Pest control professionals are often called upon to address the presence of unwanted indoor spiders. Unlike economically significant pests, like termites, carpenter ants and carpet beetles, spiders do not damage structures or objects found indoors. And unlike medically significant pests, like mites, bed bugs, wasps, and ticks, the vast majority of spider pest species in the United States are not considered medically harmful to humans.

Incidents involving large amounts of spiders infesting indoor areas is not unheard of, but generally, spiders rarely “infest” inhabited homes and buildings. Most indoor spider infestations occur within structures that are rarely frequented by humans. For example, hundreds, and even thousands of spiders have been reported as infesting garages, sheds, abandoned homes and storage areas, but infestations of this magnitude rarely occur in busy living conditions.

Spiders are considered pests solely because their appearance inspires fear and disgust in humans. The types of  insects and spiders that are eradicated from homes on account of their appearance are considered “aesthetic pests”. While spiders are generally categorized as aesthetic pests only, most other arachnid and insect pests fit more than one category of pest. Cockroaches, for instance, are categorized as “pests of medical importance”, “nuisance pests”, and “aesthetic pests”. One group of scary-looking spiders that often appear within Massachusetts homes are “grass spiders”. These spiders belong to the Agelenopsis genus and they are often found indoors due to their preference for backyard conditions.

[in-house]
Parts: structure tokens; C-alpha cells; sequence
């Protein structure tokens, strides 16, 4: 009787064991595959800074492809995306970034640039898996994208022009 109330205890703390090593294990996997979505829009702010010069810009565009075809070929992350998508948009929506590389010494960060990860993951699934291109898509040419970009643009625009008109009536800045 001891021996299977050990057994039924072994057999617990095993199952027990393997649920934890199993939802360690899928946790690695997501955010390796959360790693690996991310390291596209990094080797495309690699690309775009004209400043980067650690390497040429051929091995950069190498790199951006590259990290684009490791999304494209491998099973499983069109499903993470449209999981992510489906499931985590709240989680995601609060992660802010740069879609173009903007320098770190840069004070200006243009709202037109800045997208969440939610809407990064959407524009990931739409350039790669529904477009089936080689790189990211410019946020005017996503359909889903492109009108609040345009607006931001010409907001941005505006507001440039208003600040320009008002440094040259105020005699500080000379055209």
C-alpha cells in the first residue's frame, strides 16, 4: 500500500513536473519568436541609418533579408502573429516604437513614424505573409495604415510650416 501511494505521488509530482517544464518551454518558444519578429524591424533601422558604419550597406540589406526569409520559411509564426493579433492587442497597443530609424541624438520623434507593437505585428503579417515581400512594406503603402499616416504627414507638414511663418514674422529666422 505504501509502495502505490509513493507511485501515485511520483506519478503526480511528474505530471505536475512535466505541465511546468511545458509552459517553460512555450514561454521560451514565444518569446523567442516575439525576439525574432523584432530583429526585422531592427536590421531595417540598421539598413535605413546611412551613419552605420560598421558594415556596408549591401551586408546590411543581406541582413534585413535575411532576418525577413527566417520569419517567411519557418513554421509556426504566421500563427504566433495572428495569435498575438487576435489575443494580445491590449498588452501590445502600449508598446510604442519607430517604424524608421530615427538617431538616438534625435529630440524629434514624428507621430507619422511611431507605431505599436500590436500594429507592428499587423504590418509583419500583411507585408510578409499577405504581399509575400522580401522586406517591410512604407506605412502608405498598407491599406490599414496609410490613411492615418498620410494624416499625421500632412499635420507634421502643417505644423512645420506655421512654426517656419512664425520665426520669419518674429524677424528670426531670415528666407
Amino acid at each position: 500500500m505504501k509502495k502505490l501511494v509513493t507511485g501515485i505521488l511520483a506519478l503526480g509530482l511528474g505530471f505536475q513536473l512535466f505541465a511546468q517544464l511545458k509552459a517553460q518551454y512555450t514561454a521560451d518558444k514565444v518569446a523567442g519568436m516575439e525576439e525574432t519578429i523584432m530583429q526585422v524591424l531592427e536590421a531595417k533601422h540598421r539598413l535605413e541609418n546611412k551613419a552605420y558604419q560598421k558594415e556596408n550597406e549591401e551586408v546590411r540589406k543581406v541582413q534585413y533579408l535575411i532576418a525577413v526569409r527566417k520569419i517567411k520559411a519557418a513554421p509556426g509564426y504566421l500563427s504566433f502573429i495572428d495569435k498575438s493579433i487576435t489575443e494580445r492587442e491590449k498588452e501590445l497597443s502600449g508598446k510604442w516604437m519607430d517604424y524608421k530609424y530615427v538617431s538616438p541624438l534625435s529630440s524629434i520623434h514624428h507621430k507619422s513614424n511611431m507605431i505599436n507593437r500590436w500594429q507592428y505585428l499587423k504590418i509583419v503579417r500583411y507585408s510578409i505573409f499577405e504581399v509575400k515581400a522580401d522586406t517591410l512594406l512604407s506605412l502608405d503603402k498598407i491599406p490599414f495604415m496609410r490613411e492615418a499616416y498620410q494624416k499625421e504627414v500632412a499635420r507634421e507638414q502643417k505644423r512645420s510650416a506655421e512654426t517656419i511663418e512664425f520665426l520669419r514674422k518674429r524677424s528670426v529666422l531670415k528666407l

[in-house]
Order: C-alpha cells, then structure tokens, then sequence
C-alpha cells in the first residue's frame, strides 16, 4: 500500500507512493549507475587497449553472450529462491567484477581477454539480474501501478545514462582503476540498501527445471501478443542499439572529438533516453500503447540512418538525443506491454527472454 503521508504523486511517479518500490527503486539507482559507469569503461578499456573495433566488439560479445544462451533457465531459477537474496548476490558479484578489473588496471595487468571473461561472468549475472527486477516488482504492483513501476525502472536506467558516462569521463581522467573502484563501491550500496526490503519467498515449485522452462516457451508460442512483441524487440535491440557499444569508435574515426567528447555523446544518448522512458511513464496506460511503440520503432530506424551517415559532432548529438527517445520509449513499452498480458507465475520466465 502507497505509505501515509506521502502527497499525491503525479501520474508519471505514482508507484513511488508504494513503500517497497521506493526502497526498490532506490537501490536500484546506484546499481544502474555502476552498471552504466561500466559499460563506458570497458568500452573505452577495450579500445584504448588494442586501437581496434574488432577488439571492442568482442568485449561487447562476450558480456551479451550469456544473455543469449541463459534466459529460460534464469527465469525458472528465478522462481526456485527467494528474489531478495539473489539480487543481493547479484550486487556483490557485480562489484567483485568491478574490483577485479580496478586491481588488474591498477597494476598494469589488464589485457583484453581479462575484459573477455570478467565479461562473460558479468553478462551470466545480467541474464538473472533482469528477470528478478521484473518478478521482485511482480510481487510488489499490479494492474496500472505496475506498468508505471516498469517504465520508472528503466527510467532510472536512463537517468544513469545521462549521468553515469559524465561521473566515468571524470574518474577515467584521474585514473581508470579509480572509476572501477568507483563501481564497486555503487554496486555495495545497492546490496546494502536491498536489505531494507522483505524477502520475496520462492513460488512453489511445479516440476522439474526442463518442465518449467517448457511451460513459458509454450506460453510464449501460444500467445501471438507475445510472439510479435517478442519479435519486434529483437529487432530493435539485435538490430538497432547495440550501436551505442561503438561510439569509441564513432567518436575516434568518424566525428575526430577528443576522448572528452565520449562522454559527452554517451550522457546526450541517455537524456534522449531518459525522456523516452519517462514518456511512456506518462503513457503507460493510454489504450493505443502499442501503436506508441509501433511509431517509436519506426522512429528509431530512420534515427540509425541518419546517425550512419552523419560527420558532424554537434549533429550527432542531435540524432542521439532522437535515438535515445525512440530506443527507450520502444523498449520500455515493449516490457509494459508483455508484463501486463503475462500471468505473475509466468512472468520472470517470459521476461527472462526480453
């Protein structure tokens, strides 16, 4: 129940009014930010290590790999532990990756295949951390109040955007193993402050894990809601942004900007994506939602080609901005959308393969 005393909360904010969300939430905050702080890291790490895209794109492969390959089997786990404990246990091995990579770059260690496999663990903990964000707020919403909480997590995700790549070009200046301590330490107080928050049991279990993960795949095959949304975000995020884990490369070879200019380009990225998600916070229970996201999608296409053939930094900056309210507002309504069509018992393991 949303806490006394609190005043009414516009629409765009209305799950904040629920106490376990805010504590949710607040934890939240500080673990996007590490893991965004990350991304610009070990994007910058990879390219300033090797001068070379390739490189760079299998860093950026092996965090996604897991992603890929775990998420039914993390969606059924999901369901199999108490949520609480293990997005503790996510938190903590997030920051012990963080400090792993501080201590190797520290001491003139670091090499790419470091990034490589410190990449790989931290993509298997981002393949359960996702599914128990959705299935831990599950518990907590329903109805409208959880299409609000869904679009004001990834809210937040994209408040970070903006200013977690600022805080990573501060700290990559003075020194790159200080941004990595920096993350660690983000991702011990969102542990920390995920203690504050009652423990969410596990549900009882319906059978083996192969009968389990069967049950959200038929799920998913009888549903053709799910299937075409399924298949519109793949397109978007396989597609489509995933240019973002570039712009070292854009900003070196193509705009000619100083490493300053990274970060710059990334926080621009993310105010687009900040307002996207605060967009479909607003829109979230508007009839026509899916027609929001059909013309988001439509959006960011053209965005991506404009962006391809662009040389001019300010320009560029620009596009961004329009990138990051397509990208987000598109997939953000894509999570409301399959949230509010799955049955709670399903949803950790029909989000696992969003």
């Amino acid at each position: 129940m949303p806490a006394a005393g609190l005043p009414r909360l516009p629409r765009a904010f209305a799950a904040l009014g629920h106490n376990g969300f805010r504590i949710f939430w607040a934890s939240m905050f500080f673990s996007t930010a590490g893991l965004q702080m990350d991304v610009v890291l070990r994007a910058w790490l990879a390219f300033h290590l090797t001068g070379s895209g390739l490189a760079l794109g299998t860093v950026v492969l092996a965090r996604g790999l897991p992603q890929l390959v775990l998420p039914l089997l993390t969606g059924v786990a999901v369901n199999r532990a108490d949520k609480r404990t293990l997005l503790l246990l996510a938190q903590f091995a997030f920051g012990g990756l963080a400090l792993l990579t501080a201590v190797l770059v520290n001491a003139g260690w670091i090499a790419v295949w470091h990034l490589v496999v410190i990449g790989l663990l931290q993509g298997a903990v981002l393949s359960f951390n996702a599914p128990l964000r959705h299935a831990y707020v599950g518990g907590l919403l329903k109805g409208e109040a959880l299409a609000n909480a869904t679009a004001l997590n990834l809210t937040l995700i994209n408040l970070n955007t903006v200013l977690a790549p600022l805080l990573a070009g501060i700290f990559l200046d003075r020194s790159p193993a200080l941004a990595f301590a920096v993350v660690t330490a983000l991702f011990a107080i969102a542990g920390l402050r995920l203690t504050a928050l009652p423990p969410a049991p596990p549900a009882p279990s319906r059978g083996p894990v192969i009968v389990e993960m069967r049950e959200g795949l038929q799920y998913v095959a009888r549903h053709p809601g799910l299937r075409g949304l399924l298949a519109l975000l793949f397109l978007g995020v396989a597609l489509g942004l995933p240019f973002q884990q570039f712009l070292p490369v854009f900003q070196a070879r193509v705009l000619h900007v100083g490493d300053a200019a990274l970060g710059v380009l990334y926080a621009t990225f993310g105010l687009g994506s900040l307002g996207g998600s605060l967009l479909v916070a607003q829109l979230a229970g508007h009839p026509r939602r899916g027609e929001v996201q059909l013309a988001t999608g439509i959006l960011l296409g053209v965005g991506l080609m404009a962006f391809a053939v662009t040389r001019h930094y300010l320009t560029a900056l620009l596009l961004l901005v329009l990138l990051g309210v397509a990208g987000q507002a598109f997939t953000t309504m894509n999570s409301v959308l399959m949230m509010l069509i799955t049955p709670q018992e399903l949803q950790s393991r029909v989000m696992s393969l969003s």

Grass spiders are also commonly referred to as funnel-web weavers due to the funnel-shaped webs that they build on grassy lawns. Agelenopsis kastoni, Agelenopsis potteri and Agelenopsis utahana are the three most commonly encountered grass spiders in Massachusetts. All three of these species look similar, and they are often mistaken for wolf spiders on account of their relatively large size and tan to dark brown-colored bodies. However, unlike wolf spider bites, bites from grass spiders never lead to medical issues. Grass spiders emerge in residential lawns during the spring season where they continue to maintain a significant presence during the summer and fall.

Have you ever found a spider in your home or garden that was covered in hairs?